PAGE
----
The Work of Community Behavioral Health Workers
Community Behavioral Health Workers are not traditional “therapists,” though their work is profoundly therapeutic. And they are not simply “case managers.” That phrase does not do justice to the complexity that goes into their work. There has been a historical distinction between “therapy” and “case management” or “concrete services.” We want to suggest a new way of thinking about this work.
Sitting and talking: a traditional approach to talking therapy
Historically, talk therapy has consisted of a series of scheduled appointments where patients or clients come to a clinic or office to talk with a therapist who is considered to be an expert. A common approach has been to provide a compassionate space where people can express themselves, work through issues, and develop insight into inner conflicts. We’ll refer to this as “sitting and talking.” If done well, there is no doubt that talk therapy can be life-changing. Supportive services or case management, on the other hand, is most often seen as a process where helpers link people with services and provide practical assistance to get the daily work of life done. Helpers are frequently cautioned not to become “junior therapists” and yet home-based and community-centered work is strongly influenced by the dominant themes of traditional therapy. Helping efforts are often divided into these two categories of doing therapy or providing case management.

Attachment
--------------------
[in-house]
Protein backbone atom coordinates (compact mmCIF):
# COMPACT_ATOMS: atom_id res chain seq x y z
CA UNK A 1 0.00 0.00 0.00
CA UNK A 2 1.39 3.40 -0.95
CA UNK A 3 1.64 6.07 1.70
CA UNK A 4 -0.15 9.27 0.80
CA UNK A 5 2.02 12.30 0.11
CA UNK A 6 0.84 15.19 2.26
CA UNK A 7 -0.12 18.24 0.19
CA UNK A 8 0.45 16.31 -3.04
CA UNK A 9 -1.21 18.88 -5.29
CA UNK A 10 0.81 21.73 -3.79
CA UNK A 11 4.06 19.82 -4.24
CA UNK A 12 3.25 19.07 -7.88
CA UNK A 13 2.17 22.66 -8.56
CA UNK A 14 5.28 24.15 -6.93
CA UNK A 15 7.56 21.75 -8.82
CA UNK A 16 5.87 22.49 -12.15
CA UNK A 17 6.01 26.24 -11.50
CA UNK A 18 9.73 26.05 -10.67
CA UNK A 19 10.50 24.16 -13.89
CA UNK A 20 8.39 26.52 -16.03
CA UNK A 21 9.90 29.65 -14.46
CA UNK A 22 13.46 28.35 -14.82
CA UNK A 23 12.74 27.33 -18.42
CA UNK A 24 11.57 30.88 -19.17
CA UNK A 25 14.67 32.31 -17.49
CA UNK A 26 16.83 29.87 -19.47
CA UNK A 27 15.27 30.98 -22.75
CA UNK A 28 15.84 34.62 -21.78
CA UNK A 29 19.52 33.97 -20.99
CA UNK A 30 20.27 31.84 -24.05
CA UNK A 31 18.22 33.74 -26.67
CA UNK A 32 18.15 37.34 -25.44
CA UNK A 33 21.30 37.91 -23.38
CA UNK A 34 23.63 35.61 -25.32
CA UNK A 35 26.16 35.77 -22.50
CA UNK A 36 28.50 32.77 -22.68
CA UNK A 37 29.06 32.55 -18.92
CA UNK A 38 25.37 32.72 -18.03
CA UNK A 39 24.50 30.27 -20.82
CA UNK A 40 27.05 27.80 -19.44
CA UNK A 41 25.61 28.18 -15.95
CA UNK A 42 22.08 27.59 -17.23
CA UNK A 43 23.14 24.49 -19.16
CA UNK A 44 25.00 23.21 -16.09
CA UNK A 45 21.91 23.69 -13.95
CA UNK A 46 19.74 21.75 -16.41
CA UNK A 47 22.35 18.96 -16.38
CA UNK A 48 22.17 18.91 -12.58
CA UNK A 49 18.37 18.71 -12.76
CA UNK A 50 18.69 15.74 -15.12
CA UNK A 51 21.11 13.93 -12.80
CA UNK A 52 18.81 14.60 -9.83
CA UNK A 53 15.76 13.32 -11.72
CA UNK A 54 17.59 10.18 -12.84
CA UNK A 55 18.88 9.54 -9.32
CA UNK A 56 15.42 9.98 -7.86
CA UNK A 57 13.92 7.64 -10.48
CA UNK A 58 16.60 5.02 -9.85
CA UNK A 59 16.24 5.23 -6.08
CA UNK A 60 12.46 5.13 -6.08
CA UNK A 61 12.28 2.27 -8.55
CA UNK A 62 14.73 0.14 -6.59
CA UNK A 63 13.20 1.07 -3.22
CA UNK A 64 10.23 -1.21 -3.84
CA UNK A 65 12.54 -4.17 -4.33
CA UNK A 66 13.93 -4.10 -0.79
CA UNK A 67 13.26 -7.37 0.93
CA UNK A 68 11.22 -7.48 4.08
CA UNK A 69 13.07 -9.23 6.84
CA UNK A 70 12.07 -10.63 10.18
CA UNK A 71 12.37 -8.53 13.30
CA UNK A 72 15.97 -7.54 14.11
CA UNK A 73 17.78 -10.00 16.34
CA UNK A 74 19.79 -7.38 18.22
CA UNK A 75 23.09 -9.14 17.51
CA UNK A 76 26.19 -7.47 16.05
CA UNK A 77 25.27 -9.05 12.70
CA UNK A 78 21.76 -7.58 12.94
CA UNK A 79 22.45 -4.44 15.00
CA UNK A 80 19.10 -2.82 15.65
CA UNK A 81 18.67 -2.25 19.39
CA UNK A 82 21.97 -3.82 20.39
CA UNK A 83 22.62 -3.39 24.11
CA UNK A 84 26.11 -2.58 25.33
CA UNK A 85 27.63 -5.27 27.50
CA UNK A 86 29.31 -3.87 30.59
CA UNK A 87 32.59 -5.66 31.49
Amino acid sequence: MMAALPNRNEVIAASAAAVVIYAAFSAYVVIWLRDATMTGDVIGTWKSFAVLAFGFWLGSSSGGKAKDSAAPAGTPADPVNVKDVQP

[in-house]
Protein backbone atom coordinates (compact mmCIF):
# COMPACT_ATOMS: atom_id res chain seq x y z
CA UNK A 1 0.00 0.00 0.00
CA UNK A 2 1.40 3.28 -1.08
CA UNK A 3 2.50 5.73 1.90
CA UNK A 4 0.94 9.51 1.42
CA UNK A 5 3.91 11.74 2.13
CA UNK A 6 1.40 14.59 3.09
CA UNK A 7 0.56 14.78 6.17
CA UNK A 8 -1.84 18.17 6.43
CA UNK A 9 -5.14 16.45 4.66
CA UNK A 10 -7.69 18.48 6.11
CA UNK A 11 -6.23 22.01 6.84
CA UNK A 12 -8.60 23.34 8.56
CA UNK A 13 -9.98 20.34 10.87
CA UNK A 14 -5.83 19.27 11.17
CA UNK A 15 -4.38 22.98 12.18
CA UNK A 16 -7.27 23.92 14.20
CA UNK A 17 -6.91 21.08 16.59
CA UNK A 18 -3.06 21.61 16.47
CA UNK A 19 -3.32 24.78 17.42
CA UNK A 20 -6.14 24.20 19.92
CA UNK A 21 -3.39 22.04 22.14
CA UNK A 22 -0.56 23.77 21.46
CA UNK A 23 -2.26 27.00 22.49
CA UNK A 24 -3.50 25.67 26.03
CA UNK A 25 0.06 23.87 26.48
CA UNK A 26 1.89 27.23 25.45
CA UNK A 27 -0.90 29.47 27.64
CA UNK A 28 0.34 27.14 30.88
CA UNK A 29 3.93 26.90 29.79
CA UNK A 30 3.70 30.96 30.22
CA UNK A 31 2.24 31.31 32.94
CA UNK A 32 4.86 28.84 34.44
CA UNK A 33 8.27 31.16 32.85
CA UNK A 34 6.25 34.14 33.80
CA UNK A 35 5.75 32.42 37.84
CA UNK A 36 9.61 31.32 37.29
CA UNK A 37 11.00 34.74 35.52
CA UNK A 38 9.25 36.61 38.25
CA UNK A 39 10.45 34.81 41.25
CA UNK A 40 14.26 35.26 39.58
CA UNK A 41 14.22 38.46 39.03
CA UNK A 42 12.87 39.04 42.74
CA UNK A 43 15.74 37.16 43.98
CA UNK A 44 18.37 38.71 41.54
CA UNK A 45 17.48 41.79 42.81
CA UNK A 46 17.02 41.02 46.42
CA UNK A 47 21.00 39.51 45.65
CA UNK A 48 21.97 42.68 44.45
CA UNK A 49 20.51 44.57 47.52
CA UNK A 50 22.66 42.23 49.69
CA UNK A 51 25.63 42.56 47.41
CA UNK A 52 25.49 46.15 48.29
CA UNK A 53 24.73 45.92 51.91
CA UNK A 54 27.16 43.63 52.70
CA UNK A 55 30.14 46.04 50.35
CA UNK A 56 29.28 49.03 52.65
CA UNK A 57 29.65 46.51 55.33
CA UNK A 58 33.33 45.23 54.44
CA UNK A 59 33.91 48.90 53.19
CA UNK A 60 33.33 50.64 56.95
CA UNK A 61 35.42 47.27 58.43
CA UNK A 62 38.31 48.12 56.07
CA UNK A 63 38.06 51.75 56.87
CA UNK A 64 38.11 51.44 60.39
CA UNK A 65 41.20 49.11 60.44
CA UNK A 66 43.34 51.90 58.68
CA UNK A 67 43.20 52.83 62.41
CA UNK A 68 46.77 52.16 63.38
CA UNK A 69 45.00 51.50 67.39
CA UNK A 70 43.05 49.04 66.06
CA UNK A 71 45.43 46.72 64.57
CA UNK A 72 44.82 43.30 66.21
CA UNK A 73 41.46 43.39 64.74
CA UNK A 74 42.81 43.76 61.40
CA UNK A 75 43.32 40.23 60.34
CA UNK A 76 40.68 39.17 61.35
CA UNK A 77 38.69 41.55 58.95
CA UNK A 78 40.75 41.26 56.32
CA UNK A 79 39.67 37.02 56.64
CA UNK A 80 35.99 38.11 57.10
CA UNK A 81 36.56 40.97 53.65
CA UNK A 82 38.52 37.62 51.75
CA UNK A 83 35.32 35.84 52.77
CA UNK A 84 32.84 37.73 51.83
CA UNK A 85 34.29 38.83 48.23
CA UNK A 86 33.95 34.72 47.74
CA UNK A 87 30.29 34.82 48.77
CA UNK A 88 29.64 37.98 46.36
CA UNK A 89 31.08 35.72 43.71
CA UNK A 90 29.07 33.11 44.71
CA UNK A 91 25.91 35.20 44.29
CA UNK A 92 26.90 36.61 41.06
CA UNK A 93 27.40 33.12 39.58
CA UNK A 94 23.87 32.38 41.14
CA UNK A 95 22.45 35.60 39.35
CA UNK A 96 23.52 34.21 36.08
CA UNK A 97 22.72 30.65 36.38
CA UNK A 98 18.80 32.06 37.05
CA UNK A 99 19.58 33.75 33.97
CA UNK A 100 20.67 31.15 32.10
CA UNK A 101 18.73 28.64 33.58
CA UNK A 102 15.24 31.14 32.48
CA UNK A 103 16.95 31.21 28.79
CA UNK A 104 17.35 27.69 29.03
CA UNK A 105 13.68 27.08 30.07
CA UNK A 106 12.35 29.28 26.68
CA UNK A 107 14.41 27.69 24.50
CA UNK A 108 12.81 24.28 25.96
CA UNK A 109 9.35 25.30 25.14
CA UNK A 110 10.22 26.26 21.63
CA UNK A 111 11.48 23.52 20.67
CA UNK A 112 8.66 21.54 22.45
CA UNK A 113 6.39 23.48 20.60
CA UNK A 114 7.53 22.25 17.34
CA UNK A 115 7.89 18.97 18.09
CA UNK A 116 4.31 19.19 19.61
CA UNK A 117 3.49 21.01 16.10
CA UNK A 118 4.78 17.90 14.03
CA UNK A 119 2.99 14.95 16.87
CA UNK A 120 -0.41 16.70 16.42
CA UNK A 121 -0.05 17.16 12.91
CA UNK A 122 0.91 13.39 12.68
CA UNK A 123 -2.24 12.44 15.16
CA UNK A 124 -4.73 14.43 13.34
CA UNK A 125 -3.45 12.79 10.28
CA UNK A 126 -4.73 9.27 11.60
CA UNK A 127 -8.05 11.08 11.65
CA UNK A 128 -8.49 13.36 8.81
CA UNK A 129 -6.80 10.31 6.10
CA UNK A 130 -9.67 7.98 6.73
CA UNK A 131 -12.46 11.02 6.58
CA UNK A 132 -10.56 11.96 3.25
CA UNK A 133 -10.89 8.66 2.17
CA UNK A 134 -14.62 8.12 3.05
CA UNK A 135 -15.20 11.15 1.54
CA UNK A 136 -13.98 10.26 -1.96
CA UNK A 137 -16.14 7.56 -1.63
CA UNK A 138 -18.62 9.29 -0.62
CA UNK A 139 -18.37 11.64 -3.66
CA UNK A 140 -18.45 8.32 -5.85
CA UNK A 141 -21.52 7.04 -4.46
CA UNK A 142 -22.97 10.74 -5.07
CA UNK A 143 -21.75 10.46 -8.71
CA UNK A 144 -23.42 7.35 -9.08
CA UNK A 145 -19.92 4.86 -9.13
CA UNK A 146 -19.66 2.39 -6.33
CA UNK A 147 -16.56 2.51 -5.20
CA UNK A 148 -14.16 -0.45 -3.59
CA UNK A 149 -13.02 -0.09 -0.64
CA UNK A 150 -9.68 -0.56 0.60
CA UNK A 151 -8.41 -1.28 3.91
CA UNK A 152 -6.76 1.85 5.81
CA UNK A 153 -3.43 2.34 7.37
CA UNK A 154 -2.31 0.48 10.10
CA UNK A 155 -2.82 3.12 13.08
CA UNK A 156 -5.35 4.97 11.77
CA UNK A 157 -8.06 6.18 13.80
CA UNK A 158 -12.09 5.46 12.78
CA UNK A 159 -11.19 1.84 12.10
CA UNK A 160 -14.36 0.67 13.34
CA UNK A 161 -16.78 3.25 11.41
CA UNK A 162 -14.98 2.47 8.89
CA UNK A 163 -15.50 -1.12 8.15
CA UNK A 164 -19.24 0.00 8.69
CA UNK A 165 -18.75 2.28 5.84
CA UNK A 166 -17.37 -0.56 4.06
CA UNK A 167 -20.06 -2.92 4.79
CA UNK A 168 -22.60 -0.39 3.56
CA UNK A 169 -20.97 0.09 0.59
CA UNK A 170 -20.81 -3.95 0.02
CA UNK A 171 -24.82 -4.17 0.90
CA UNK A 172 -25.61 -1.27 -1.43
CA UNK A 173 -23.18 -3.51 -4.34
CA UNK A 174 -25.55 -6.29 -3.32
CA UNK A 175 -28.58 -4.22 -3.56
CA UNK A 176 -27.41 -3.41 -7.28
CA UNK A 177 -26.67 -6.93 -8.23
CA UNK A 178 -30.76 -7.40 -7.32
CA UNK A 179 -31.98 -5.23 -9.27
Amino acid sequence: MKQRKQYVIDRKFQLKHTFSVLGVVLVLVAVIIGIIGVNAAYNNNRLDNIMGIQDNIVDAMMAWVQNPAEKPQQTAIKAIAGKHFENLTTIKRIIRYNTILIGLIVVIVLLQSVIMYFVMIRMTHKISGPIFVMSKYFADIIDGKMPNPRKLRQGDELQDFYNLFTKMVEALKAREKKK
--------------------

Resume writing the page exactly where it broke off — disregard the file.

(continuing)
Walking and talking: a new approach to Community Behavioral Health
We want to suggest a new way of thinking about Collaborative Helping that introduces the idea of walking and talking. By this, we mean stepping into a person’s everyday life to engage in conversations over time while also assisting with routine needs, helping to solve problems, and taking on life’s vexing dilemmas together. If you are already doing this kind of work, you know what we mean. Practical helping combined with purposeful conversation can work best when it is organized around the stories that shape people’s experience of their lives. This approach draws on a narrative metaphor that has become increasingly popular in our culture and focuses on the stories that people tell about their lives and that organize how they make sense of their lives. Within this frame, the community behavioral health work is not about sitting and talking with people to work through their issues but walking and talking alongside them in ways that open up opportunities for them to experience themselves differently and change their life stories. The new possibilities that this process can open up are potentially quite powerful.
Adapted from Madsen, William C. & Gillespie, Kevin (2014). Collaborative Helping: A Strengths Framework for Home-Based Services